Gates Said To Think 30 Airborne Lasers Required For Good Global Coverage Against Enemy Ballistic Missiles

Ballistic missile defense systems effective against short- or medium-range enemy missiles are “more likely to be used,” according to Andrew Krepinevich, president of the Center for Strategic and Budgetary Assessments, or CSBA.

On the other hand, laser systems are far from being developed and operational as missile defense systems, Krepinevich said.

He responded to questions from Sen. Carl Levin (D-Mich.), chairman of the Senate Armed Services Committee, at a committee hearing. Levin has said he would “love” to see some missile defense programs cut. And Secretary of Defense Robert Gates has proposed buying no more Airborne Laser (ABL) aircraft, in his defense budget plan for the fiscal year ending Sept. 30, 2010, leaving ABL as only a research program.

The ABL would hit enemy missiles just after they launch, in their most vulnerable boost phase, before they are able to emit multiple warheads or confusing decoys or chaff.

Later, in an interview with Space & Missile Defense Report, Krepinevich said that demolishing enemy missiles in their boost phase is a “good idea.”

By hitting enemy missiles just after they launch and ascend, if that attempt fails, U.S. forces still have time left to hit the enemy missile in its midcourse or terminal phases of ballistic flight, Krepinevich noted.

“You like to get as many shots at the [enemy] missile as possible,” Krepinevich said.

The ABL involves prime contractor The Boeing Co. [BA] contributing a heavily modified 747-400F jumbo jet plus integration work. Northrop Grumman Corp. is supplying the very high-powered chemical oxygen iodine laser, or COIL. And Lockheed Martin Corp. [LMT] provides the beam control-fire control system.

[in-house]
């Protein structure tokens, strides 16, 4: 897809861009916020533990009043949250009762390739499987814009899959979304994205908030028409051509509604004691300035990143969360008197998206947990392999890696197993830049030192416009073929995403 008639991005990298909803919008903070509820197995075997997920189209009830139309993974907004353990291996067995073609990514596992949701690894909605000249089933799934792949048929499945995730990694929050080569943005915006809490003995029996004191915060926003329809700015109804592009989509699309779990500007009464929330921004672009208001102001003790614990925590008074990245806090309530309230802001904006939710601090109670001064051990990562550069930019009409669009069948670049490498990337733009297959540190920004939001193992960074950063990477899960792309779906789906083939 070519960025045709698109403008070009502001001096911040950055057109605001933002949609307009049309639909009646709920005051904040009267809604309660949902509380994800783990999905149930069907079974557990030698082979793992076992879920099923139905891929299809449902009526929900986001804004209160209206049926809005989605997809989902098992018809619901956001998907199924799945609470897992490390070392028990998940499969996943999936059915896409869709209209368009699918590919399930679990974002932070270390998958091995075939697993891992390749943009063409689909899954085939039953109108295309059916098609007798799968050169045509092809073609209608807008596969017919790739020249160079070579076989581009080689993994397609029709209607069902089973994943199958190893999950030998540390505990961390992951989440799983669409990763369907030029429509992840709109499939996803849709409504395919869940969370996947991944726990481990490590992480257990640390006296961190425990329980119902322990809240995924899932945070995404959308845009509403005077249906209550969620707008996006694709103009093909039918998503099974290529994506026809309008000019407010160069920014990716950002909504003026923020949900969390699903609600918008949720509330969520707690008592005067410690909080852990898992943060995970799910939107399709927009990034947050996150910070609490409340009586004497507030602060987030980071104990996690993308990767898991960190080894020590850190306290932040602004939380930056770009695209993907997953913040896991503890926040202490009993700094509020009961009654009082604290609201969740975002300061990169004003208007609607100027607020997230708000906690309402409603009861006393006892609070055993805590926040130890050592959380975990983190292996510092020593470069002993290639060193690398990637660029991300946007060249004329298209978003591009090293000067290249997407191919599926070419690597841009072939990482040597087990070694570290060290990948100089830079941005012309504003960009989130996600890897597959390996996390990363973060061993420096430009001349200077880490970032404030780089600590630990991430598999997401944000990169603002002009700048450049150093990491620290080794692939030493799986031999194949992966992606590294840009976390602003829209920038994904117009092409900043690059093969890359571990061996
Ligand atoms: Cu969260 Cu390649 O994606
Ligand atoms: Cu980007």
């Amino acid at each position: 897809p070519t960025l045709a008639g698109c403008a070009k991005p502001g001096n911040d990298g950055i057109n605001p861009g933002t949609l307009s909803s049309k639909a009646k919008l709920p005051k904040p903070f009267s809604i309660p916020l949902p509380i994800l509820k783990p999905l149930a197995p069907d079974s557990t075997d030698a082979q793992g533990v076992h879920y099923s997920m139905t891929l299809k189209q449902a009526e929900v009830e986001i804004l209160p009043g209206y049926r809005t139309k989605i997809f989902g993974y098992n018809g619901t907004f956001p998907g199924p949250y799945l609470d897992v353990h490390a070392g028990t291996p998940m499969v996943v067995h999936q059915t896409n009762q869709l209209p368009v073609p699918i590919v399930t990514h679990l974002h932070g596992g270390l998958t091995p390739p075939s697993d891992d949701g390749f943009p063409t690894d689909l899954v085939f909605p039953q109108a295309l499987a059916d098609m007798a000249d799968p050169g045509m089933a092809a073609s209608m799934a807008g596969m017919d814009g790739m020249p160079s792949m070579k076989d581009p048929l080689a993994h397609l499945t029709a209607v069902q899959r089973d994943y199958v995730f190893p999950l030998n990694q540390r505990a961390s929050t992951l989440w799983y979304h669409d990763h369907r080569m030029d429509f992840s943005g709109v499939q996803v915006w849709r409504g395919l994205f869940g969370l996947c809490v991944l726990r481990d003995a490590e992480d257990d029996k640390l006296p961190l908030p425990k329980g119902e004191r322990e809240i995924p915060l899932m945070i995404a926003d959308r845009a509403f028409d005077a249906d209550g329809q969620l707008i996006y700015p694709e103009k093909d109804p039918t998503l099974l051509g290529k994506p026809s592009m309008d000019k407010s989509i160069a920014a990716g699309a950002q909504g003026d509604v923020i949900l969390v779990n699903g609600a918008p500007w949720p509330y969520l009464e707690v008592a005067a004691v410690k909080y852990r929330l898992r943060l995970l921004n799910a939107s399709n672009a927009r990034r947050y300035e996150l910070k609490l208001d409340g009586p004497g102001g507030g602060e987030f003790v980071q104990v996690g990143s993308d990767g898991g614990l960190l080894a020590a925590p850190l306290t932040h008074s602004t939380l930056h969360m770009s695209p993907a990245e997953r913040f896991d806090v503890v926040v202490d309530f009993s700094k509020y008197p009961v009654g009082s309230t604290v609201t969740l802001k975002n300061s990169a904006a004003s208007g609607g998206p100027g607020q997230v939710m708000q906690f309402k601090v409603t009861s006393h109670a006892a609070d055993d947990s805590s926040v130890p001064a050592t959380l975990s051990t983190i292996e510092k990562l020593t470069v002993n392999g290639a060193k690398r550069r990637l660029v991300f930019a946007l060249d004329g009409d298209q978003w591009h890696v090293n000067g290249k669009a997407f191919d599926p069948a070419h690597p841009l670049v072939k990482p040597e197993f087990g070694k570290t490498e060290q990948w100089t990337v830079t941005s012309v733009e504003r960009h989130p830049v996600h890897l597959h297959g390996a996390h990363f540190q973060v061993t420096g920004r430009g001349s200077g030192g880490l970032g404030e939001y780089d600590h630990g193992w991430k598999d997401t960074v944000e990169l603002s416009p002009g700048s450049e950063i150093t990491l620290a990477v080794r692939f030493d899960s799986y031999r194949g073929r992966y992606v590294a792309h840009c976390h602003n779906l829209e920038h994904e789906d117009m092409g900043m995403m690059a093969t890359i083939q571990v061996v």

However, Krepinevich said the ABL isn’t the only possible way to strike enemy missiles in their boost phase of flight. One objection he has to the ABL is that it uses a chemical laser.

A solid state laser would be more reliable, he said. Also, the plane doesn’t have to be a 747, he observed. Rather, it could be a cargo plane, such as is used for the Advanced Tactical Laser, although he voiced concern that such an aircraft would have a large radar signature, and show up clearly on enemy anti-aircraft radars.

Such a solid-state laser might be developed with 10 years of work, Krepinevich said. “That may be a 10-year-out solution, and you move in that direction,” he said. “I really do think solid state is overtaking chemical. The power levels are going up rather substantially” on solid-state lasers, he said.

However, given that Iran has the technology to build an intercontinental ballistic missile now, and North Korea is testing a long-range missile, is the United States able to assume it has another 10 years to develop such a system?

“You don’t know,” Krepinevich said. But should the military “continue to pour money into ABL, as opposed to some of these other capabilities” such as solid-state units, he wondered. He said building a couple more ABLs wouldn’t provide much in the way of persistent coverage against enemy missiles.

“In my conversation with Gates, he said, … my understanding is that we’d have to build up to 30 of these things to have good global coverage,” Krepinevich noted. And that would be a chemical laser technology “that’s already being overtaken.”

Earlier, in his comments to Levin, Krepinevich voiced views similar to those of Gates, who proposes shifting money from ABL and other advanced systems still in development that are effective against all ranges of missiles including ICBMs, to older missile defense programs effective against short- and medium-range enemy missiles.

“Theater defense is more likely to be used,” given that far more enemy missiles are in the short- and medium-range class, Krepinevich said. In contrast, he said, laser missile defense systems “are far from being a done deal.”

Another witness, John J. Hamre, president of the Center for Strategic and International Studies, or CSIS, said that “personally I think we need to have national missile defense,” referring to the Ground-based Midcourse Defense system, currently the only U.S. missile defense system effective against long-range or ICBM enemy weapons.

Gates would eliminate any funds to buy further GMD interceptors in his fiscal 2010 budget plan.

Supporters of the ABL say that Gates and some lawmakers are cutting funds from ABL because it isn’t fully developed and operational, but those cuts then guarantee that ABL never can finish development and become operational, in a self-fulfilling circular reasoning.

Hamre said “the threat we face every day [is in the] medium-range” enemy missiles.

He added, however, that the defense industrial base is “a national asset,” but that since the end of the Cold War in the 1980s, the industry has been “suffering from benign neglect.”